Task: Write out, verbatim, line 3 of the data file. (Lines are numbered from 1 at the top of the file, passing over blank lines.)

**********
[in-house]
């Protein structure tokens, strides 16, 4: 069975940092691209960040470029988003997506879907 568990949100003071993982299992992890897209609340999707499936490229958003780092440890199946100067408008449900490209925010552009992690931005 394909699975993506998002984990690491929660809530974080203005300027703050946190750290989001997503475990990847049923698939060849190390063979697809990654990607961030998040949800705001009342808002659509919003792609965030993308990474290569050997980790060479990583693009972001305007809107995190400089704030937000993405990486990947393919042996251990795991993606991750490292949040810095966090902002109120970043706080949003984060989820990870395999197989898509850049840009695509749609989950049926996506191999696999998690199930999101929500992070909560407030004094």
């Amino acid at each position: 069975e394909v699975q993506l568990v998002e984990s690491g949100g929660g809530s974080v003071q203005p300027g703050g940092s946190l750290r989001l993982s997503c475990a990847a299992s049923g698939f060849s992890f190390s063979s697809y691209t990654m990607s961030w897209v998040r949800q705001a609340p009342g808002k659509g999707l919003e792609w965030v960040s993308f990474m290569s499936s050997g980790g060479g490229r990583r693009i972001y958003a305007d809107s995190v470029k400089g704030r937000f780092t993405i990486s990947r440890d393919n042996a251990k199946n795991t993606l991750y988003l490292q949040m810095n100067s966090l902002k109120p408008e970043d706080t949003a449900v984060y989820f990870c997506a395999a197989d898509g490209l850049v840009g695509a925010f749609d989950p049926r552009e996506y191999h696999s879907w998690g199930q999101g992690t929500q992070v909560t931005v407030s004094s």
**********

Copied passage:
């Amino acid at each position: 069975e394909v699975q993506l568990v998002e984990s690491g949100g929660g809530s974080v003071q203005p300027g703050g940092s946190l750290r989001l993982s997503c475990a990847a299992s049923g698939f060849s992890f190390s063979s697809y691209t990654m990607s961030w897209v998040r949800q705001a609340p009342g808002k659509g999707l919003e792609w965030v960040s993308f990474m290569s499936s050997g980790g060479g490229r990583r693009i972001y958003a305007d809107s995190v470029k400089g704030r937000f780092t993405i990486s990947r440890d393919n042996a251990k199946n795991t993606l991750y988003l490292q949040m810095n100067s966090l902002k109120p408008e970043d706080t949003a449900v984060y989820f990870c997506a395999a197989d898509g490209l850049v840009g695509a925010f749609d989950p049926r552009e996506y191999h696999s879907w998690g199930q999101g992690t929500q992070v909560t931005v407030s004094s």